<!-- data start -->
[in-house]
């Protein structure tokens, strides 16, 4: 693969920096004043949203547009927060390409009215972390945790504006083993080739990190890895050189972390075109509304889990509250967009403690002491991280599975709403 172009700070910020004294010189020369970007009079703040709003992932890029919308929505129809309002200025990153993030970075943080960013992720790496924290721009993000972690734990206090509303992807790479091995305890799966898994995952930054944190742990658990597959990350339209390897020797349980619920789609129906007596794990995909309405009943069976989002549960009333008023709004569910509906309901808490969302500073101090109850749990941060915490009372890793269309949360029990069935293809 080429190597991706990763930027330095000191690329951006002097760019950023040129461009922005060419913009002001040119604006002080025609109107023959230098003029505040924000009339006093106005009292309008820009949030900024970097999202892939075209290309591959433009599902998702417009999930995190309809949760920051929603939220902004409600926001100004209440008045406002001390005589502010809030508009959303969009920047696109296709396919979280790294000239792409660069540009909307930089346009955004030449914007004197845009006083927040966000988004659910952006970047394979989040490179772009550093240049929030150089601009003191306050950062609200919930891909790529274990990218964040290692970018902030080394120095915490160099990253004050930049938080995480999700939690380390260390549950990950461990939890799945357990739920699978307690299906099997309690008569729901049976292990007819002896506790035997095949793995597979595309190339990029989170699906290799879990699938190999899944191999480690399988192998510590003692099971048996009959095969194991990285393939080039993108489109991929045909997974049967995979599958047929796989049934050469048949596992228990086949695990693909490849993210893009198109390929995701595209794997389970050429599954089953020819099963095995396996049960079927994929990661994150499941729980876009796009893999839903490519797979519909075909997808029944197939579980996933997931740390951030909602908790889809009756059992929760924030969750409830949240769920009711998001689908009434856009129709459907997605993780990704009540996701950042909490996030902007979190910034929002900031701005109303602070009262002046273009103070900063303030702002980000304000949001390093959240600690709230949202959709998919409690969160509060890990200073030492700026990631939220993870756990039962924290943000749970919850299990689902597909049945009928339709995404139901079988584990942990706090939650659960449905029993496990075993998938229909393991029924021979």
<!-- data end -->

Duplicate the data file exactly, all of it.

[in-house]
């Protein structure tokens, strides 16, 4: 693969920096004043949203547009927060390409009215972390945790504006083993080739990190890895050189972390075109509304889990509250967009403690002491991280599975709403 172009700070910020004294010189020369970007009079703040709003992932890029919308929505129809309002200025990153993030970075943080960013992720790496924290721009993000972690734990206090509303992807790479091995305890799966898994995952930054944190742990658990597959990350339209390897020797349980619920789609129906007596794990995909309405009943069976989002549960009333008023709004569910509906309901808490969302500073101090109850749990941060915490009372890793269309949360029990069935293809 080429190597991706990763930027330095000191690329951006002097760019950023040129461009922005060419913009002001040119604006002080025609109107023959230098003029505040924000009339006093106005009292309008820009949030900024970097999202892939075209290309591959433009599902998702417009999930995190309809949760920051929603939220902004409600926001100004209440008045406002001390005589502010809030508009959303969009920047696109296709396919979280790294000239792409660069540009909307930089346009955004030449914007004197845009006083927040966000988004659910952006970047394979989040490179772009550093240049929030150089601009003191306050950062609200919930891909790529274990990218964040290692970018902030080394120095915490160099990253004050930049938080995480999700939690380390260390549950990950461990939890799945357990739920699978307690299906099997309690008569729901049976292990007819002896506790035997095949793995597979595309190339990029989170699906290799879990699938190999899944191999480690399988192998510590003692099971048996009959095969194991990285393939080039993108489109991929045909997974049967995979599958047929796989049934050469048949596992228990086949695990693909490849993210893009198109390929995701595209794997389970050429599954089953020819099963095995396996049960079927994929990661994150499941729980876009796009893999839903490519797979519909075909997808029944197939579980996933997931740390951030909602908790889809009756059992929760924030969750409830949240769920009711998001689908009434856009129709459907997605993780990704009540996701950042909490996030902007979190910034929002900031701005109303602070009262002046273009103070900063303030702002980000304000949001390093959240600690709230949202959709998919409690969160509060890990200073030492700026990631939220993870756990039962924290943000749970919850299990689902597909049945009928339709995404139901079988584990942990706090939650659960449905029993496990075993998938229909393991029924021979």